When I grow up I'll be stable...—Garbage, "When I Grow Up" (1998)
The primary work of adolescents and young adults is to develop adult identities. In high school, they make new friends. They try different sports or hobbies. In college, they consider different majors or careers. Maybe they try different sexual experiences. After college, they move to different neighborhoods or cities.
By 26, most individuals have a job, a relationship, and a community. They've created their first full adult identities. But they're unhappy with at least one aspect of their lives. E.g., an individual may have a good job, but is unhappy with her relationship. Or she may have the partner she wants to spend the rest of her life with, and a job she can't take another minute of.
Between 26 and 30, individuals change at least one aspect of their identities. If you want to marry a 26-year-old, be open to a career change or a move across the country. By 30, most individuals are comfortable with their identities and ready to settle down in a committed, long-term relationship.
Be wary of individuals who didn't go through identity crises as a young adult, e.g., a 30-year-old doctor who wanted to be a doctor since she was five. Individuals who don't have these identity crises when they're young have worse identity crises later in life, after they've made commitments to career, marriage, or children.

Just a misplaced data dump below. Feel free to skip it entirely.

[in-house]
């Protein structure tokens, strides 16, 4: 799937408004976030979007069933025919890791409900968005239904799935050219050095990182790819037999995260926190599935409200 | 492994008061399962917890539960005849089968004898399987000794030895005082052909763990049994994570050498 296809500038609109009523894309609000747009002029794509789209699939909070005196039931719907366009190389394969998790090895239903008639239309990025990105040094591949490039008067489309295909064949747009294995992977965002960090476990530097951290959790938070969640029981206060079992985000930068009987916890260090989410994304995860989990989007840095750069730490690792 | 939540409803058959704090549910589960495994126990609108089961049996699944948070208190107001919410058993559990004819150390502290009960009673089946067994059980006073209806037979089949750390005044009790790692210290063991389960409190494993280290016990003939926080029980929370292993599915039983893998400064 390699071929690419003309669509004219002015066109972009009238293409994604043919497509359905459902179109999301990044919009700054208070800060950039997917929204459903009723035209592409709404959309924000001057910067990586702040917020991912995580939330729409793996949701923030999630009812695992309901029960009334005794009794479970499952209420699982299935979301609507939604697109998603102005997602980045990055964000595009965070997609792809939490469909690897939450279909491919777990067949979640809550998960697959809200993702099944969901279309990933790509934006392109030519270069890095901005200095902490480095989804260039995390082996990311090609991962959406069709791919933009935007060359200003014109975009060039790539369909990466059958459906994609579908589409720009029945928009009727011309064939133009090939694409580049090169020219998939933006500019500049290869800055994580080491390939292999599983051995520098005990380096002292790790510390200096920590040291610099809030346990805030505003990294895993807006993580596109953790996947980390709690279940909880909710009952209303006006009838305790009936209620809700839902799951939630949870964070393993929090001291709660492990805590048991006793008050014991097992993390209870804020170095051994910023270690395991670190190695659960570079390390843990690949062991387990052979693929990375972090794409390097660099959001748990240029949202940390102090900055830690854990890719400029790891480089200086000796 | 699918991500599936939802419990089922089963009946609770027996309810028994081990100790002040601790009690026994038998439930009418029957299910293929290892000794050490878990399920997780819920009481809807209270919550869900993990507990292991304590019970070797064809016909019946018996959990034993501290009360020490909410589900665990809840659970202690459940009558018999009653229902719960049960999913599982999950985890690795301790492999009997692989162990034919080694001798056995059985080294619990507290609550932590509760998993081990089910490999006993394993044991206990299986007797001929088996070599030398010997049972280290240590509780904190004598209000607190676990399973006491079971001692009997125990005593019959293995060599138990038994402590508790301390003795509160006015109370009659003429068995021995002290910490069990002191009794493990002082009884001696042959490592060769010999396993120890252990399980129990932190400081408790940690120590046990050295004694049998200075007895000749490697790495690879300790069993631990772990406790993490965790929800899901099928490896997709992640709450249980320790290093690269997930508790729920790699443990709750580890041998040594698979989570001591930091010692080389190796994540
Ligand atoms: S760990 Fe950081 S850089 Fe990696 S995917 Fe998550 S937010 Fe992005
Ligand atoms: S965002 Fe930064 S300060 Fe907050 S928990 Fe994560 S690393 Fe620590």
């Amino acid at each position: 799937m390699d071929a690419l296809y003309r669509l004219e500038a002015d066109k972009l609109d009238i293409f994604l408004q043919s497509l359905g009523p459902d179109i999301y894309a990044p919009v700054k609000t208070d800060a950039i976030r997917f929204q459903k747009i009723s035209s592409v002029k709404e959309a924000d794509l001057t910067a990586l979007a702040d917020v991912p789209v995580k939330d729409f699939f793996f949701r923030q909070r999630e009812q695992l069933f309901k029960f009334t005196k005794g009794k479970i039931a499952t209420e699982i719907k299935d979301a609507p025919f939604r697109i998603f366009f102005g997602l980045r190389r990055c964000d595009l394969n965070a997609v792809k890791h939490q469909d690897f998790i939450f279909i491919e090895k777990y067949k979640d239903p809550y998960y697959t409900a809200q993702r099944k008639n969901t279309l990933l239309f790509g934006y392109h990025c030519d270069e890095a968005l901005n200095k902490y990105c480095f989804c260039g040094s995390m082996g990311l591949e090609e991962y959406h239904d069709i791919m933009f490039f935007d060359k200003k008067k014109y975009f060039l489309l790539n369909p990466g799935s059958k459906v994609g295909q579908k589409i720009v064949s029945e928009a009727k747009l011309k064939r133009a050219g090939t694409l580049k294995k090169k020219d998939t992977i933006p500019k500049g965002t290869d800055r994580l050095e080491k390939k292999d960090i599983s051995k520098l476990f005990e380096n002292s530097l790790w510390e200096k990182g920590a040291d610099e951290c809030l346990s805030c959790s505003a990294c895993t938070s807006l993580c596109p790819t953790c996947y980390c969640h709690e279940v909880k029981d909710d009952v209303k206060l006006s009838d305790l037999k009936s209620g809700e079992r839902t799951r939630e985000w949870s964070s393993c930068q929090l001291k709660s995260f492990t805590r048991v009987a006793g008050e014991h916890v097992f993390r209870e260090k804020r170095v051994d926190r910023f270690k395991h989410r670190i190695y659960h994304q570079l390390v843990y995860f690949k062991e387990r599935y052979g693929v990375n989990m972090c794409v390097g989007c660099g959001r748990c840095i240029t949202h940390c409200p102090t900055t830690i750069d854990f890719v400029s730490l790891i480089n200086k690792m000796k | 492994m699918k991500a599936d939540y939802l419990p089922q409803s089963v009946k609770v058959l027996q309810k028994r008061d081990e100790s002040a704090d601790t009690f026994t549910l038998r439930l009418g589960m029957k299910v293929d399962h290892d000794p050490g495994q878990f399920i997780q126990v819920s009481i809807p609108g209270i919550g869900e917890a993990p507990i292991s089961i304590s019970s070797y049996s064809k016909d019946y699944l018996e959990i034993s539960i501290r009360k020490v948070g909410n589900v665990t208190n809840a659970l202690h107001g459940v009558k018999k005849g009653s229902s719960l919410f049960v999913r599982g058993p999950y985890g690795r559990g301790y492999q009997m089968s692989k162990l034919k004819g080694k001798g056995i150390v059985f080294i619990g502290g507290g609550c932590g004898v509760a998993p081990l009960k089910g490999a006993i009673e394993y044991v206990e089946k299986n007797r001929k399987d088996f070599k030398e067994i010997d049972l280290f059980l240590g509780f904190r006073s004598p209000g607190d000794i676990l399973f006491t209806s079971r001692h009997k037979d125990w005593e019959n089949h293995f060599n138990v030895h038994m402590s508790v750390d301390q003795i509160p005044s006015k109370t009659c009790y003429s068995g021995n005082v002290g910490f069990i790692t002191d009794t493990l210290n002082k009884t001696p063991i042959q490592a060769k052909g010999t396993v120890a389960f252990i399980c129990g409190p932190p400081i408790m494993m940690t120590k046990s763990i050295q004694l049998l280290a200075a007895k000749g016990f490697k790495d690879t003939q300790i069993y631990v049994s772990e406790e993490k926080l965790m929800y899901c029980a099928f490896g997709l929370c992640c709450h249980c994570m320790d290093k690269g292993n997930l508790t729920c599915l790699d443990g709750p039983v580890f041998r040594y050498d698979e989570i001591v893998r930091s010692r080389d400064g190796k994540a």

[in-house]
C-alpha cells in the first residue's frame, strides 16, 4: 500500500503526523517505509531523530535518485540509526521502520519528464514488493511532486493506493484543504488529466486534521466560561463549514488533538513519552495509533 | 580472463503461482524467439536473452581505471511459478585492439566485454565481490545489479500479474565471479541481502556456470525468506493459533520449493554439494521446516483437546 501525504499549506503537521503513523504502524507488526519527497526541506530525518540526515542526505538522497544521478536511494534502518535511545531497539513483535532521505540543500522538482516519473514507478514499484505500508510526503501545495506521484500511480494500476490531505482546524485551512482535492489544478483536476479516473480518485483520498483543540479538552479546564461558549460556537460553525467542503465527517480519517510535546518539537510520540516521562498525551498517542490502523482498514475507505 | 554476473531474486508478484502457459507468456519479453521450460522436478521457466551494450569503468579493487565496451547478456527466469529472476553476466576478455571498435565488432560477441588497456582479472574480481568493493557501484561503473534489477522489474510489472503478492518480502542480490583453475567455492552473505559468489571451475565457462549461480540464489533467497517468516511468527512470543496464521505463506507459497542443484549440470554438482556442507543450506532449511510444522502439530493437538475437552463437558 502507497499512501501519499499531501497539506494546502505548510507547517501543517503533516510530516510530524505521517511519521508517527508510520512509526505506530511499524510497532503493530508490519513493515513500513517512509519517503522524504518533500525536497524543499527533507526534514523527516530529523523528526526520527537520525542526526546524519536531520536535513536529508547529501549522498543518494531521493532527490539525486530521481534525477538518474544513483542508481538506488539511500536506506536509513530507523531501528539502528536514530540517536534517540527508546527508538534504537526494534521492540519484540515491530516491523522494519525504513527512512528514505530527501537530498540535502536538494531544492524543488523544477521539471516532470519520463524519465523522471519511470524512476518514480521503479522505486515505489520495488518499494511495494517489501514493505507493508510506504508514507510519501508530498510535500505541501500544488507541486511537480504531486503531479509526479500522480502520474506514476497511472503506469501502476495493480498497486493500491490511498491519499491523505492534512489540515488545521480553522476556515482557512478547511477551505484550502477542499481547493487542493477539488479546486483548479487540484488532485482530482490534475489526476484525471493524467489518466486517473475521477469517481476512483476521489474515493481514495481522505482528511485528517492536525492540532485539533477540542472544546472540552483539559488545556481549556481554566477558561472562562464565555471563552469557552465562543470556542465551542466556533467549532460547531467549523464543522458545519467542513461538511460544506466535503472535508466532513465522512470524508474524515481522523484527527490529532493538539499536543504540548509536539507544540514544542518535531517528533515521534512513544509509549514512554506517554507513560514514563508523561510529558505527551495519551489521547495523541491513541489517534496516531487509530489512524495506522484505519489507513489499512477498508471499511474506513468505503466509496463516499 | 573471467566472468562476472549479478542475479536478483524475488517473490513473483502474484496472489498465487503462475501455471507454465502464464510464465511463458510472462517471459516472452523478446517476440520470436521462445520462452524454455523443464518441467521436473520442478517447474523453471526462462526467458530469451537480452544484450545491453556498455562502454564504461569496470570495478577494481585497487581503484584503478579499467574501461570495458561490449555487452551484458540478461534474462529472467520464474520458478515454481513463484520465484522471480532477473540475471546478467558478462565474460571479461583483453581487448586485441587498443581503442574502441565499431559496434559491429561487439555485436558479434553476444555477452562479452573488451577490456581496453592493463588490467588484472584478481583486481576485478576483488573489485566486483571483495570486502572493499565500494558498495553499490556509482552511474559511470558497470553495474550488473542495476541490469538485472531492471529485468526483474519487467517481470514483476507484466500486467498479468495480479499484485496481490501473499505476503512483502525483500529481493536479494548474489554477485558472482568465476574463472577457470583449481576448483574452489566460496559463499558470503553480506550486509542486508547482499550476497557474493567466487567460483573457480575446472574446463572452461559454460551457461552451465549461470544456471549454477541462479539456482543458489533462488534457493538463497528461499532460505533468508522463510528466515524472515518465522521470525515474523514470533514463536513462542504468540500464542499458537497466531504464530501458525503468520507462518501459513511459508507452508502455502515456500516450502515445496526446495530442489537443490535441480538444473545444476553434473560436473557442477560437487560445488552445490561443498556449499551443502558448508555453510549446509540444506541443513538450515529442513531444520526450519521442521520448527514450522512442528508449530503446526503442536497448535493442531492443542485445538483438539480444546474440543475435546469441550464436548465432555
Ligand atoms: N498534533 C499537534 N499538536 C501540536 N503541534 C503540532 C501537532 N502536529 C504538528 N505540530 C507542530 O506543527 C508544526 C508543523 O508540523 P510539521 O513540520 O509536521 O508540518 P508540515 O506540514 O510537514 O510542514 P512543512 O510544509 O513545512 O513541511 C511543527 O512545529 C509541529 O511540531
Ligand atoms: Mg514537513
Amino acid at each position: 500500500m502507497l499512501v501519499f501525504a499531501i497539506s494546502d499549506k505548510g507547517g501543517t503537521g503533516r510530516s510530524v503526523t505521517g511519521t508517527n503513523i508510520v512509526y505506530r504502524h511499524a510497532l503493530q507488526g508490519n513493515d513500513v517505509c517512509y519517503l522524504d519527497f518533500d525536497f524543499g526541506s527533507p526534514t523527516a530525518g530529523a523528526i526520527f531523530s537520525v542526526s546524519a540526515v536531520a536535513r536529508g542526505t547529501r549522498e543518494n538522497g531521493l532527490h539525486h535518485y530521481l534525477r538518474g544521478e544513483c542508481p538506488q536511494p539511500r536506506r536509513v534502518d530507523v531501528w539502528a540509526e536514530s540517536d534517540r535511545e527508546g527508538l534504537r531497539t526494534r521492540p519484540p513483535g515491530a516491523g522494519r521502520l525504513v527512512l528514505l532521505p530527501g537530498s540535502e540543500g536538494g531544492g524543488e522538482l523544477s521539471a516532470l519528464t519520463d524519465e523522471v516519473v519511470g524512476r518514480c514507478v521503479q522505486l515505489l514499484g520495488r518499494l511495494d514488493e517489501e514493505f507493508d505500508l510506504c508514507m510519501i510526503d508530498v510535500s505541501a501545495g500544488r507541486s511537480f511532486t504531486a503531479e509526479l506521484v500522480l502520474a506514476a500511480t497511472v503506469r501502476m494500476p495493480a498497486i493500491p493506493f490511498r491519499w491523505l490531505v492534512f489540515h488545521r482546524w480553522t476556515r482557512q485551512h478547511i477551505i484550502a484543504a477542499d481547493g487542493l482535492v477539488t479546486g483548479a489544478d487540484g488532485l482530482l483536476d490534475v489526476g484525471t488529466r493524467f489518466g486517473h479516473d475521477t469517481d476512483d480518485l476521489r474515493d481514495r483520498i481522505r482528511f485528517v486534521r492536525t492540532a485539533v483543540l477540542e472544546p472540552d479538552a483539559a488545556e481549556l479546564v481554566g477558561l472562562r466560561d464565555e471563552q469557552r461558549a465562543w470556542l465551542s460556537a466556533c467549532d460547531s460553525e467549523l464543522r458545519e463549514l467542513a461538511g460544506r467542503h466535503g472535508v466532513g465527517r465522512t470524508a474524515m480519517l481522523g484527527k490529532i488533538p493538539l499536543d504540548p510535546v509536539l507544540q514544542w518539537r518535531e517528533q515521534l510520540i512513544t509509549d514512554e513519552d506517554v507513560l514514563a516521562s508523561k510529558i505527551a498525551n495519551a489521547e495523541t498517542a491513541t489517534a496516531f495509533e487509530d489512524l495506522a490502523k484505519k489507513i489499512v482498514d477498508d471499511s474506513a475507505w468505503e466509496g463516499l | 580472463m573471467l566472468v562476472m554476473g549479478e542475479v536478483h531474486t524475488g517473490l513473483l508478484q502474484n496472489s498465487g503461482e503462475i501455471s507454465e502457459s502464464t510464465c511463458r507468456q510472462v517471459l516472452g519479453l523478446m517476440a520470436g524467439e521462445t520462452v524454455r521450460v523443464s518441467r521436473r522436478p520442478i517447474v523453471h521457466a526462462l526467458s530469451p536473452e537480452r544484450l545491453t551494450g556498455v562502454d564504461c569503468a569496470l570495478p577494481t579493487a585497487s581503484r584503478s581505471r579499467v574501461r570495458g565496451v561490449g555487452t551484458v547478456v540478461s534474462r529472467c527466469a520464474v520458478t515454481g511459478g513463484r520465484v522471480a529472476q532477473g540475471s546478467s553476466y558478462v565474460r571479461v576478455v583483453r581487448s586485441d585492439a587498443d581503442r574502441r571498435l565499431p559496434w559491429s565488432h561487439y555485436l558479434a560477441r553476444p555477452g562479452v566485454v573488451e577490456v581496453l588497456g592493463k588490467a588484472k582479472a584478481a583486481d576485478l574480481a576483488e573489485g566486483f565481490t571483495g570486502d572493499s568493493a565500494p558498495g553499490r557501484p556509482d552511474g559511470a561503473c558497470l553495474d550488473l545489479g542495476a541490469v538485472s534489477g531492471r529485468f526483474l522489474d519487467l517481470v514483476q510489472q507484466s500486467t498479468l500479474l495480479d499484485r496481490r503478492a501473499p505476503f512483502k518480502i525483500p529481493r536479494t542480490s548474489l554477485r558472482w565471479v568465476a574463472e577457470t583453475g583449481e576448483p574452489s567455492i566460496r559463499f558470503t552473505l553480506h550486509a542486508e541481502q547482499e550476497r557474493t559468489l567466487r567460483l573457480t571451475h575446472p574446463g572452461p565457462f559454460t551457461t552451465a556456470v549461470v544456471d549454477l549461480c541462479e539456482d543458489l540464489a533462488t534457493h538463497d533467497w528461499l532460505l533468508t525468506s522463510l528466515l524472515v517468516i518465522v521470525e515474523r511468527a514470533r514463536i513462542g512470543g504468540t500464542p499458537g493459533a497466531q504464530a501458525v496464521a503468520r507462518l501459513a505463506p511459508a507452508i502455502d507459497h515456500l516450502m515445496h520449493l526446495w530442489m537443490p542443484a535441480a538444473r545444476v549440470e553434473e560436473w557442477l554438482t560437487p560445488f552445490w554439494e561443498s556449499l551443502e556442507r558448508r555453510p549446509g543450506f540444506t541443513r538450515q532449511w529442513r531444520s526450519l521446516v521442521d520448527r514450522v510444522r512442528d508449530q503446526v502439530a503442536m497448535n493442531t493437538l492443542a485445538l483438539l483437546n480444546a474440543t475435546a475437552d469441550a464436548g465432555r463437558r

Too Little Adult Identity
Men and women emphasize their similarities to attract mates. Younger people, lacking strong identities, easily adapt themselves -sometimes by lying-to another person's likes and dislikes. Without a fully developed adult identity, everyone will love you, because whatever they are, you are too. Other people will easily project their ideals onto you.
Without an adult identity, you won't be able to say no to suggestions. You won't do unpleasant but necessary work. You can't hold down a job or work out problems in a relationship.
Too Much Adult Identity
Too strong an identity can make you unable to adapt to a changing world. An inflexible person can't learn and grow. Such a person can't adjust or subsume his or her identity to form a dyad as a couple (see "Dyad Trouble," page 150).
A strong, clear identity is difficult for others to project onto, so few people will feel adolescent mania for you.
Adjust your identity when you get something you want, e.g., a new job or relationship. Bringing your old identity into the new situation may get you into trouble. When a change is undesired, you're more "on guard" to look for ways that you'll need to change.
The most dangerous moment comes with victory.—Napoleon Bonaparte
A well-chosen adult identity fits your personality and fits the world around you.